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Pentagon Policy Change Means Women Could Be On The Front Lines
Defense Secretary Leon Panetta's decision may help halt a federal lawsuit filed by the national chapter of the ACLU. Four service women - including one from Central Texas - are suing the Pentagon, challenging its combat restriction.
She fights for what she wants. "I've always wanted to be a pilot for as long as I can remember," said Major Mary Hegar.
And those childhood dreams have quickly turned into a real life drama. "We engaged enemy for about 20 minutes, I was wounded," said Hegar.
The retired National Guard pilot is on the front lines of change. "Lifting this ban sends a message, it says were not going to treat people differently anymore. We're going to treat people based on their capabilities," said Hegar.
Hegar is in the national spotlight, waging a war on behalf of women in combat.
The tide is changing, with a groundbreaking decision that overturns a 1994 Pentagon rule that restricts women from serving in combat roles.
"It's a very big step, an important step but there's a lot of work to be done," added Hegar.
The battle may be over, but the war wages on. Hegar is one of four service women who recently filed a lawsuit against the Pentagon, challenging its combat restriction for women. It's a job, Hegar maintains, military women routinely handle.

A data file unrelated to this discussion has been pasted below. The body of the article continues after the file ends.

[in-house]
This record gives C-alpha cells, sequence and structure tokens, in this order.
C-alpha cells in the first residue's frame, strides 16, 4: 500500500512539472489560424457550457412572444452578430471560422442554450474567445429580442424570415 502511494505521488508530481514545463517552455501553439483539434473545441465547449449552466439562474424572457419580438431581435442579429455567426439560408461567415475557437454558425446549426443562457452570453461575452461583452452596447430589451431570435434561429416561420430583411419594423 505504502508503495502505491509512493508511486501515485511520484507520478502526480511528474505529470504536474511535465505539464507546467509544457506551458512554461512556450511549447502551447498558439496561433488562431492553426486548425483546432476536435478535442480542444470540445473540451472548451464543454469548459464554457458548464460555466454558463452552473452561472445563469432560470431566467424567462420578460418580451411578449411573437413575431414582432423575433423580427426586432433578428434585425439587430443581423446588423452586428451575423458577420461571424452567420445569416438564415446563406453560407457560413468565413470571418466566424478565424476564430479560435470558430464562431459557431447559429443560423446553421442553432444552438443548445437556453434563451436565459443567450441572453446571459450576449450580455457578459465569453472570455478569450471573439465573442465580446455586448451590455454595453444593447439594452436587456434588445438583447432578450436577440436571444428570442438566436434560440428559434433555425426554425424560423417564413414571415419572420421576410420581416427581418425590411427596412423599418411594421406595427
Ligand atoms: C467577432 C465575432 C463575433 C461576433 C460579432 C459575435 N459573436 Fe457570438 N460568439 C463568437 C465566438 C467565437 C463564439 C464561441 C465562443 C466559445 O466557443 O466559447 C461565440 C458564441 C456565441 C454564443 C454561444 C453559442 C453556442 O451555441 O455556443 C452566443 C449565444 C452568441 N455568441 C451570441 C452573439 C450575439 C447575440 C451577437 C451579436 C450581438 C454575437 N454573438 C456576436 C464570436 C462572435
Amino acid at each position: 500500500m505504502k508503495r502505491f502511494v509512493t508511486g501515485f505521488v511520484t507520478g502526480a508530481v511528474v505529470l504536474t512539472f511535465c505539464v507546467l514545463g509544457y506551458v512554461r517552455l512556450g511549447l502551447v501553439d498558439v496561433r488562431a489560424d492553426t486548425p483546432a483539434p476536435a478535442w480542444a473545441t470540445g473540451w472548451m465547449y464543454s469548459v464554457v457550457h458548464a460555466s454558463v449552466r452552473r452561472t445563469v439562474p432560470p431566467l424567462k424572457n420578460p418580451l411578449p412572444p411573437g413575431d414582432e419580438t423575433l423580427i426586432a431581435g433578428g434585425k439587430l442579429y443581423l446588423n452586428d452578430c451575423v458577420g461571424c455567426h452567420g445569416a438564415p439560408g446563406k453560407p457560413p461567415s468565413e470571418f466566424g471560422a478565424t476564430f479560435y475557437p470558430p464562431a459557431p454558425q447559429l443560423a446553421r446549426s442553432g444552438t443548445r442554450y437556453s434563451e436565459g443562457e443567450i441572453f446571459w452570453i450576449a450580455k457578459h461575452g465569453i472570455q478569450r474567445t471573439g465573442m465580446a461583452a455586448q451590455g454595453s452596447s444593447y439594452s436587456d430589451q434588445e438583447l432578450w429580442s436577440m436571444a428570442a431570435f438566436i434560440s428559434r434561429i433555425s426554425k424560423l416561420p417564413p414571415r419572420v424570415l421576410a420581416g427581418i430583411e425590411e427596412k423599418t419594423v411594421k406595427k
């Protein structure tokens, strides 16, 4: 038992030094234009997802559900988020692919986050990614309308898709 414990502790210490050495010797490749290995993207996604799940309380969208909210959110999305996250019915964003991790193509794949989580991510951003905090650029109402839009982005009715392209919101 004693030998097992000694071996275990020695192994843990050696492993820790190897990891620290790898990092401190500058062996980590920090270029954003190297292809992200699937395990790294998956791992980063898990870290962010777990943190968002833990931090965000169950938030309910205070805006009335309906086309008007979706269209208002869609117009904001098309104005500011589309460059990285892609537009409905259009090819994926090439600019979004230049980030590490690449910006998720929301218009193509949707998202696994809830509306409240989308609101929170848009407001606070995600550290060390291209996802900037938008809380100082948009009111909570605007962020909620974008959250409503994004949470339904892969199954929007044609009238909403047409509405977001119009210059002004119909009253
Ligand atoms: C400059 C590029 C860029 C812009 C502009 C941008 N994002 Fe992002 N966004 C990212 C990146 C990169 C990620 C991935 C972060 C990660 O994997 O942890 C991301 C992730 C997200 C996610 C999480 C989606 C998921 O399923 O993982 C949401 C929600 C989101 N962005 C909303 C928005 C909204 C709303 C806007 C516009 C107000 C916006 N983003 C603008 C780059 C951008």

She should know. "Women can't handle the emotional toll. Once bullets start flying they're going to pee their pants, I've heard it all. Well, bullets were certainly flying into my arm and I was maintaining my composure," said Hegar.
And it's that composure that keeps this Major from caving in on her principles.
The ACLU released a statement saying:
"We are thrilled to hear Secretary Panetta's announcement today recognizing that qualified women will have the same chance to distinguish themselves in combat as their brothers-in-arms, which they actually already have been doing with valor and distinction," said Ariela Migdal, senior staff attorney with the ACLU Women's Rights Project. "But we welcome this statement with cautious optimism, as we hope that it will be implemented fairly and quickly so that service women can receive the same recognition for their service as their male counterparts."
By Alex Boyer